LAKE BUENA VISTA, Fla. -- So if Giancarlo Stanton has a teensy chip on his shoulder, that's a good thing for the New York Yankees. Can you imagine what he'll do with additional motivation? Fifty-nine home runs again? Sixty? Seventy? Dare we consider the possibility?
That's the silver lining from the mini-drama that unfolded Monday after the Yankees and Marlins formalized a trade sending the 2017 National League Most Valuable Player Award winner to New York for second baseman Starlin Castro and two Minor Leaguers.
Stanton appeared to be the happiest man on the planet as he pulled a Yankees cap onto his head for the first time and slipped into a No. 27 jersey with the famous pinstripes. He's 28 years old and coming off a spectacular offensive season -- 59 home runs, 32 doubles, 123 RBIs, 85 walks, a 1.007 OPS. Now after eight seasons in South Florida, Stanton turns a professional page.
"Just want to say I'm glad to be here and part of the New York Yankees," Stanton said. "This has been quite the experience, quite the road to get here."
Now about the other stuff. Stanton was less than thrilled about how the trade played out, particularly his belief that new Marlins CEO Derek Jeter -- who has a bit of history with the Yanks -- was out of line in attempting to persuade him to accept a trade to the Giants or Cardinals.
"I mean, it was said, so it was definitely a thought I had to be ready to deal with," Stanton said. "But I was, like I said, 'I'm not going to be forced to do that.'"
Stanton said the matter was simple. He had veto power over any deal and gave the Marlins a list of four teams to which he would consider a trade: the Yankees, Dodgers, Cubs and Astros.
Stanton confirmed that Miami worked out trades with San Francisco and St. Louis anyway and then told him he might spend the rest of his career with the Marlins if he didn't agree to play for one of those teams.
Stanton said he had nothing against the Giants and Cards -- their fans might see it differently -- but the Yanks were at the top of his list. And this was going to be his call.
"You're not going to force me to do anything, regardless of what the situation is," Stanton said.
Meanwhile, Jeter said he had no regrets about how things played out.
• Jeter, Hill talk Stanton trade, moving forward
"There isn't anything I would have done differently," Jeter said. "There's been constant communication between [Marlins president of baseball operations] Michael Hill and Giancarlo, Michael Hill and Giancarlo's agent throughout this process.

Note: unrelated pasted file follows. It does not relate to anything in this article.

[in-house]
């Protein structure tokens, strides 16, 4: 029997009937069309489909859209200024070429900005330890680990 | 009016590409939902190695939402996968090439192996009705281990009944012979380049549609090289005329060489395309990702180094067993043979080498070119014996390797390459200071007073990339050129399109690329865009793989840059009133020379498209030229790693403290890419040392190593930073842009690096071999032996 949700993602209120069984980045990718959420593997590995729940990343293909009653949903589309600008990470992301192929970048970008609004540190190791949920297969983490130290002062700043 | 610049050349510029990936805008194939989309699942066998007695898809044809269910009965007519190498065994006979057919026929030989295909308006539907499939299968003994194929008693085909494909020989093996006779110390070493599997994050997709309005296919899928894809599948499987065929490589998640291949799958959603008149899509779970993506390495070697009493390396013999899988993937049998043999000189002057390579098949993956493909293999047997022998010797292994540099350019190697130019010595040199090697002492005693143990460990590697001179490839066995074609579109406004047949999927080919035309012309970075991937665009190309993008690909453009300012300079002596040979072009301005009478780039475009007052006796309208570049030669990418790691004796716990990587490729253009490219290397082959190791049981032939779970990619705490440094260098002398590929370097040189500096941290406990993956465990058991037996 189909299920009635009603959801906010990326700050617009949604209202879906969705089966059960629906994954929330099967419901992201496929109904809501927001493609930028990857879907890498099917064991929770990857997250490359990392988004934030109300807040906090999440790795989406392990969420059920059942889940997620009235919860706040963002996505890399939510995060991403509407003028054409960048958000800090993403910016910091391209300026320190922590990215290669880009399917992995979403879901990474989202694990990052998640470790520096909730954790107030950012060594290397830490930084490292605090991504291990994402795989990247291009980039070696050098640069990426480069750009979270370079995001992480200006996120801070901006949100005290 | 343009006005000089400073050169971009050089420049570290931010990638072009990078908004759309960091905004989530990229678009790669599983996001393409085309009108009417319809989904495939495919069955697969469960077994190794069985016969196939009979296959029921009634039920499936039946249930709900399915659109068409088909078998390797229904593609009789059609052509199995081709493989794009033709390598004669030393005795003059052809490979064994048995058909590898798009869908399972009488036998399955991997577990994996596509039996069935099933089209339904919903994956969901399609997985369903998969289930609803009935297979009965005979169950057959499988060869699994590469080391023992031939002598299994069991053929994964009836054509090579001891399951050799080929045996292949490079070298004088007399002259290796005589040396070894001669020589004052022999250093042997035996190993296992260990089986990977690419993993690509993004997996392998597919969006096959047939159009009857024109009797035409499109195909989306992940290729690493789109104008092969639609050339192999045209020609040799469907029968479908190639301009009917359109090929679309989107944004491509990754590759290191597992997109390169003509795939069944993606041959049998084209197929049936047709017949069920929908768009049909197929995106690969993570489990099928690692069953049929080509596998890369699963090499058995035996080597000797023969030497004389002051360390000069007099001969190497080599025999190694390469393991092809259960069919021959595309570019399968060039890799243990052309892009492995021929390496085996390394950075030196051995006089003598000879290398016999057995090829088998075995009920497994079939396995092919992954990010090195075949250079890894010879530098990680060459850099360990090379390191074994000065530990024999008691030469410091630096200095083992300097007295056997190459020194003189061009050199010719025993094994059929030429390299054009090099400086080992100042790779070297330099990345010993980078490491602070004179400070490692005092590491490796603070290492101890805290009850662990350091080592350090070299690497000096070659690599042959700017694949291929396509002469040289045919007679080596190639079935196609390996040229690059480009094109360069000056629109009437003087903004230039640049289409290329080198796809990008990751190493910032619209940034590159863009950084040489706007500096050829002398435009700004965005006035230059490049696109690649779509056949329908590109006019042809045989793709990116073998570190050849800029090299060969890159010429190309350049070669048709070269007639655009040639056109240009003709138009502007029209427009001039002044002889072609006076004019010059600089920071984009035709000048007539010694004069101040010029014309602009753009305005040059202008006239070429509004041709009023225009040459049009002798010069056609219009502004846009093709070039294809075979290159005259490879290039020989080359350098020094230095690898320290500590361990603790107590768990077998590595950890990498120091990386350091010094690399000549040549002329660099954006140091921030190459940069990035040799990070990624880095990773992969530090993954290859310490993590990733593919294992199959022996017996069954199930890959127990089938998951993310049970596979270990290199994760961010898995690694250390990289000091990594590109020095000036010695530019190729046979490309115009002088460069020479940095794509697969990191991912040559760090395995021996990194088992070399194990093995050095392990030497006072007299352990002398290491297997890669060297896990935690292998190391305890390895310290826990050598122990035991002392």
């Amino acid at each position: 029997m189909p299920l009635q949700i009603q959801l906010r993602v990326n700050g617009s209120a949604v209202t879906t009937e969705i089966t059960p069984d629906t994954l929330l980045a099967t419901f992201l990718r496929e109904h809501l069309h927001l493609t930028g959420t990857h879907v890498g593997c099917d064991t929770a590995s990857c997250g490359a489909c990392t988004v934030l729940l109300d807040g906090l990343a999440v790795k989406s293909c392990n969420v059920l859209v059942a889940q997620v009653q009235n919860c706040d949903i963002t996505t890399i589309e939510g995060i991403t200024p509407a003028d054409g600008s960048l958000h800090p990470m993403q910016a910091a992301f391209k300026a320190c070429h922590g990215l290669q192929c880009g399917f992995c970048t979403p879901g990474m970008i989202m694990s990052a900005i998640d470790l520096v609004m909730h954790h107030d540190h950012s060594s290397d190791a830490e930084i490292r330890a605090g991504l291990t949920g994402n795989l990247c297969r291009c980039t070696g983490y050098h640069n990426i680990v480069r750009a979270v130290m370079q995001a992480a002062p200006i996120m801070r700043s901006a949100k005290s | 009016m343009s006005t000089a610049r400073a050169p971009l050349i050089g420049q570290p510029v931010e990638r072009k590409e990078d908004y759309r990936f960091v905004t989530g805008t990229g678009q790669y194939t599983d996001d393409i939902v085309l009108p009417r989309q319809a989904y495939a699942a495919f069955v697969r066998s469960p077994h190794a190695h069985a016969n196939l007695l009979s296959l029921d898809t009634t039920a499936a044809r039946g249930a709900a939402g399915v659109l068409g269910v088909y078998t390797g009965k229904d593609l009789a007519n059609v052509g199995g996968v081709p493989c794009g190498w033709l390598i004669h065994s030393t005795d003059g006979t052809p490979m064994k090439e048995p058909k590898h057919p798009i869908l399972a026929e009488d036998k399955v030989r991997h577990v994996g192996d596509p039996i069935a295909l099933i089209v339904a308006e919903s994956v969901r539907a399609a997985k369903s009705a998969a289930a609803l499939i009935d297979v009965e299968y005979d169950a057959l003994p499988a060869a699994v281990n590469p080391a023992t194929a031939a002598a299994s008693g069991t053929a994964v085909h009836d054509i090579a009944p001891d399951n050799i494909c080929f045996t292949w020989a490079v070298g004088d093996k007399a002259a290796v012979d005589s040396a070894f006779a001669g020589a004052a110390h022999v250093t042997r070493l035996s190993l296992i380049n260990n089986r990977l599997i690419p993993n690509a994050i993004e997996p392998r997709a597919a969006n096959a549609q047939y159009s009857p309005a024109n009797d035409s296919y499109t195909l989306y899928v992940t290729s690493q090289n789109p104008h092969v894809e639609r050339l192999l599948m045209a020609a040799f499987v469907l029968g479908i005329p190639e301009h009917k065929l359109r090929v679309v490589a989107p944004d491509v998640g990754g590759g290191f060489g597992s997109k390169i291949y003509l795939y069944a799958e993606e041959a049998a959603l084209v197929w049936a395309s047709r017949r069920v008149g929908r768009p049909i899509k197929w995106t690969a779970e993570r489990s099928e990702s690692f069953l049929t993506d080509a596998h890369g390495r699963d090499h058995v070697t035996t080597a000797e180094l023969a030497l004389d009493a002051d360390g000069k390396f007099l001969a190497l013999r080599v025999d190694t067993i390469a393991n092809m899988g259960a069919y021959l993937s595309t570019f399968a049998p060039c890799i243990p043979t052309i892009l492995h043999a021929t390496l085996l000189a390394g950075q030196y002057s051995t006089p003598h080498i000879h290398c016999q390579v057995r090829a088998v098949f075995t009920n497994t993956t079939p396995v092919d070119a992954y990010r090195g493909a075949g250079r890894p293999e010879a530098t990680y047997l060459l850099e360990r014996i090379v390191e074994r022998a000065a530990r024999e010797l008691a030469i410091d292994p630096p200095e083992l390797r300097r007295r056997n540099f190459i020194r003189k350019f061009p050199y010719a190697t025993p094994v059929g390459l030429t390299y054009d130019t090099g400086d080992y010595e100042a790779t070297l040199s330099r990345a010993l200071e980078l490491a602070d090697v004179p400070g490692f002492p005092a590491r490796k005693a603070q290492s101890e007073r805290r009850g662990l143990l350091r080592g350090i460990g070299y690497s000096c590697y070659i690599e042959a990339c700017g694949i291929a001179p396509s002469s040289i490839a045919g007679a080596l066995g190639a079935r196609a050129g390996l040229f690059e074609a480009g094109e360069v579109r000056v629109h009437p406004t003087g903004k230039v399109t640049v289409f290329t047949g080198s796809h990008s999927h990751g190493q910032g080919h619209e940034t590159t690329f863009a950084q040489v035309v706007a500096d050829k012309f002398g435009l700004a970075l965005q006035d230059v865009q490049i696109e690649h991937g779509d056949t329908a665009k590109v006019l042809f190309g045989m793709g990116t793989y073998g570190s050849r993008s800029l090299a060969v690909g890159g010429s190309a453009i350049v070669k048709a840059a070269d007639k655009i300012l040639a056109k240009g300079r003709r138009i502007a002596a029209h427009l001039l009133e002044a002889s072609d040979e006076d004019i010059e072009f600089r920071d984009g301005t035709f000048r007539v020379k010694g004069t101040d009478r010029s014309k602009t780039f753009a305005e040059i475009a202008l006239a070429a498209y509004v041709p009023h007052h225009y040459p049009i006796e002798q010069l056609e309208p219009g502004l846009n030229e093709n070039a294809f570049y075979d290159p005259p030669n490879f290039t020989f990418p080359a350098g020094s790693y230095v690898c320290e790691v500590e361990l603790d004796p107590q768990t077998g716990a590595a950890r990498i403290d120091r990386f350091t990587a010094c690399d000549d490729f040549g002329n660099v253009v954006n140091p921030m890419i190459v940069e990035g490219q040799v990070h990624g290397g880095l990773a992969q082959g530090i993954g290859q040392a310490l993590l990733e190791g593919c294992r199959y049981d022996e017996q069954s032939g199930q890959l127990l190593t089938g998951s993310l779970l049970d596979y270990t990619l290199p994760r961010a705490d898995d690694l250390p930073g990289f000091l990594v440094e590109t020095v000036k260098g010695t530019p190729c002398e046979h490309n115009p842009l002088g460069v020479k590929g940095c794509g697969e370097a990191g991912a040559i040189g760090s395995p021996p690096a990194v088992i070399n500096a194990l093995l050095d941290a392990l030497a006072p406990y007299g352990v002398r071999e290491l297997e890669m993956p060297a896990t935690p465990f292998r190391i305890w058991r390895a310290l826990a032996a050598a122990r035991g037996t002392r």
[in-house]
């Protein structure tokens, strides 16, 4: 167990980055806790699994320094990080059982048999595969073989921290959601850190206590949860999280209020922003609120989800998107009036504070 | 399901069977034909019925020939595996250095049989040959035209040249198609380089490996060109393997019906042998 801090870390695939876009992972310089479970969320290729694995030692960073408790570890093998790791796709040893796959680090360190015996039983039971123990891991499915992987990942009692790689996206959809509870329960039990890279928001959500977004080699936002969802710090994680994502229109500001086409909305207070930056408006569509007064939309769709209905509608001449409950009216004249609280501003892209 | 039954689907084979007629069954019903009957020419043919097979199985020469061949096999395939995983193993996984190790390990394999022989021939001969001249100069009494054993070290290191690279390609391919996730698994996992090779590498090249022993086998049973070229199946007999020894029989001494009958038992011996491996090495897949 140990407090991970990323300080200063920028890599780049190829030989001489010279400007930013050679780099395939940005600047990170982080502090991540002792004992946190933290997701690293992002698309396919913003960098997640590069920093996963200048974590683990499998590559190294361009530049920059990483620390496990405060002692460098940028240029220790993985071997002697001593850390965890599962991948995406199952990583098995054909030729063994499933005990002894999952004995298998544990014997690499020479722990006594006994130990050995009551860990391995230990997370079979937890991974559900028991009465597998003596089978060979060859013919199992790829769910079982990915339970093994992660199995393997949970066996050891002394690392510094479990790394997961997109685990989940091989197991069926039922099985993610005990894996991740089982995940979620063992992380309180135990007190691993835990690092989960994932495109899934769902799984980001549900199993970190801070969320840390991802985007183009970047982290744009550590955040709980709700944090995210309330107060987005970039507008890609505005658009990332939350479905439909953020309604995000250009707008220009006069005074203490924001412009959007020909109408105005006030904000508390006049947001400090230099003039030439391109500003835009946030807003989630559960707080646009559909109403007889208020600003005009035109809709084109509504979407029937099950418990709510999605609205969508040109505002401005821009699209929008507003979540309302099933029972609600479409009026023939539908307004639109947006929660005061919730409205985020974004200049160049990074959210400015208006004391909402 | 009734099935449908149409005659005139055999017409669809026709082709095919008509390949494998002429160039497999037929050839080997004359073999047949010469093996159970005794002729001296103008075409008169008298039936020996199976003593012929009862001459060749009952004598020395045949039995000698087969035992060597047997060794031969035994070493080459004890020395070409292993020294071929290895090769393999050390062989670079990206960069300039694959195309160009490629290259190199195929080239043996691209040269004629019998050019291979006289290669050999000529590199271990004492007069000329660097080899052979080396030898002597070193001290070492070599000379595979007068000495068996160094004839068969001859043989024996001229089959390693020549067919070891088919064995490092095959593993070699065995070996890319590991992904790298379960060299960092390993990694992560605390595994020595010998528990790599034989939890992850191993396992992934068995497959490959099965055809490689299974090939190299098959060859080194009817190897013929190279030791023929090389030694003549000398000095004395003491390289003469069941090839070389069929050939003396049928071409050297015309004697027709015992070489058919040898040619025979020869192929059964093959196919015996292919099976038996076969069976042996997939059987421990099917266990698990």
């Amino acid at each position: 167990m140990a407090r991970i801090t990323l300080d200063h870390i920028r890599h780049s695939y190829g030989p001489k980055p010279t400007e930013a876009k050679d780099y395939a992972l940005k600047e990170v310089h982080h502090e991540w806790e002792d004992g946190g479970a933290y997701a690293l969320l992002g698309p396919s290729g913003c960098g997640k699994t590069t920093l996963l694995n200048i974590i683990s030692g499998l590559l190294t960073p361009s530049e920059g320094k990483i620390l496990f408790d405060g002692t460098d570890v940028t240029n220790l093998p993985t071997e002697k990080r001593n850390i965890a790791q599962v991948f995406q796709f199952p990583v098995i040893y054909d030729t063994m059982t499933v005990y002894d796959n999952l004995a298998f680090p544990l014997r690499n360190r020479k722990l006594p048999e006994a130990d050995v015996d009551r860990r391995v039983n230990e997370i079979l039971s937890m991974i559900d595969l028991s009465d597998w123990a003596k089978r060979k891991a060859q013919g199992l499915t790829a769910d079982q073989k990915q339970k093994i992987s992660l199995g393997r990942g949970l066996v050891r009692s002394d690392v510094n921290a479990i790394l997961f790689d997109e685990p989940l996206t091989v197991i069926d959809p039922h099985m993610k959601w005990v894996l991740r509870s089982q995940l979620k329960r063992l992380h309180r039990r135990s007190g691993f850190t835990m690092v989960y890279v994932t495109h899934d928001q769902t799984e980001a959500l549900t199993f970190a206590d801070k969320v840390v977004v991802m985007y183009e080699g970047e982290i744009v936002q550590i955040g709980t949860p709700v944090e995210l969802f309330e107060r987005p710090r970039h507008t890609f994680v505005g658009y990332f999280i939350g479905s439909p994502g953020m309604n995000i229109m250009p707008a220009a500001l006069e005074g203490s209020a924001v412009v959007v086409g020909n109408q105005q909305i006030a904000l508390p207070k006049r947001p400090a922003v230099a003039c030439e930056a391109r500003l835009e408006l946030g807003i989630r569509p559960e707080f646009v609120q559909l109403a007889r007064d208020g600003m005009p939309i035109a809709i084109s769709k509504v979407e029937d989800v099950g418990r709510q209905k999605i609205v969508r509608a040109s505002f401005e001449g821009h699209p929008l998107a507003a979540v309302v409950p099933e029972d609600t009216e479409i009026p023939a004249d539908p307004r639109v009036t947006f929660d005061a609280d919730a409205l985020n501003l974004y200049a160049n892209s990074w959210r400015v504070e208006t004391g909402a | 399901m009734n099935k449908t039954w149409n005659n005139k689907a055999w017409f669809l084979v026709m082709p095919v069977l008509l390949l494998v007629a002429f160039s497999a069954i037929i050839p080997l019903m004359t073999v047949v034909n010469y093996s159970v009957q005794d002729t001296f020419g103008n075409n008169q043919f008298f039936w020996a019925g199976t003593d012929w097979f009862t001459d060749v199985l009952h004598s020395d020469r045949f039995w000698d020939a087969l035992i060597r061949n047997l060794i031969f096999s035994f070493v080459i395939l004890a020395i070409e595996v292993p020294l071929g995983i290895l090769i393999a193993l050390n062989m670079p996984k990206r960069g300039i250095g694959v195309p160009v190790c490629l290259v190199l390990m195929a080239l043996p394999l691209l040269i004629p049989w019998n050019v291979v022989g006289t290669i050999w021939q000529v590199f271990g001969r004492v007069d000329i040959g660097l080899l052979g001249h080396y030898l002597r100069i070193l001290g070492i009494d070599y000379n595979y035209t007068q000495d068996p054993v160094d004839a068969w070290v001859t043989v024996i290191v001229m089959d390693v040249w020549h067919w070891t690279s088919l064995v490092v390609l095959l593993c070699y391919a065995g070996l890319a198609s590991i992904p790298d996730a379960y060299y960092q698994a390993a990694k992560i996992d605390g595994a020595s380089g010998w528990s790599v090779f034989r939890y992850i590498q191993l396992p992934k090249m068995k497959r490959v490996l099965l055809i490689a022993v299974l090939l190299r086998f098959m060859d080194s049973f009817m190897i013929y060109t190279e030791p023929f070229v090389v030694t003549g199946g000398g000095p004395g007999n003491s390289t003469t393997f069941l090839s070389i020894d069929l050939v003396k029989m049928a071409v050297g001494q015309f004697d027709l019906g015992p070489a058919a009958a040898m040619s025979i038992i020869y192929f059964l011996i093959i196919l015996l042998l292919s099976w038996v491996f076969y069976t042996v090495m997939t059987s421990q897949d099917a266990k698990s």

"Prior to us acquiring the organization [on Oct. 2], we had heard Giancarlo had said he would not be part of a rebuild. Those sentiments were relayed to us after we took over the organization. One thing that I understand is you don't want to have someone that does not want to be with your organization."
Here's the bottom line in all of this: No one is at fault. And there is no perfect way to finalize a divorce between a team and an iconic star.
In the end, the trade might be good for everyone. Miami moves its reconstruction along, while New York has someone to put alongside right fielder Aaron Judge in what is now the most feared lineup in baseball.
The Yankees, without Stanton, led the Majors with 241 home runs and were second with 858 runs. Add to that mix -- a lineup with, not just Judge, but also Gary Sanchez, Greg Bird, etc. -- there Stanton's 6-foot-6 presence.
If the Marlins preferred the deals offered by the Giants and Cardinals, they were well within their rights to ask Stanton to consider those teams. They may have been pushing things a tad if they really did threaten to let him ride out another reconstruction in South Florida.
In the end, it did not matter. Miami needed to get out from under as much of Stanton's $295 million contract as it could. Reports indicate New York will pay all but $30 million of the deal.
Stanton may have guessed right that the Marlins eventually were going to trade him somewhere, and if that was the case, why not insist it be one of those four teams? He said the Yanks had been his first choice all along, and that after having never played a postseason game, he looks forward to being part of a team that missed the World Series by one game in 2017.
Stanton said it's no problem that he and Judge are both right fielders. He will play wherever he's asked to play. He just wants to be on a competitive team.
"That's what I've always dreamed of," Stanton said. "You always want to be in competitive games that mean something, and your performance means something to the team and the city. It's going to be a fun challenge, and I'm looking forward to it."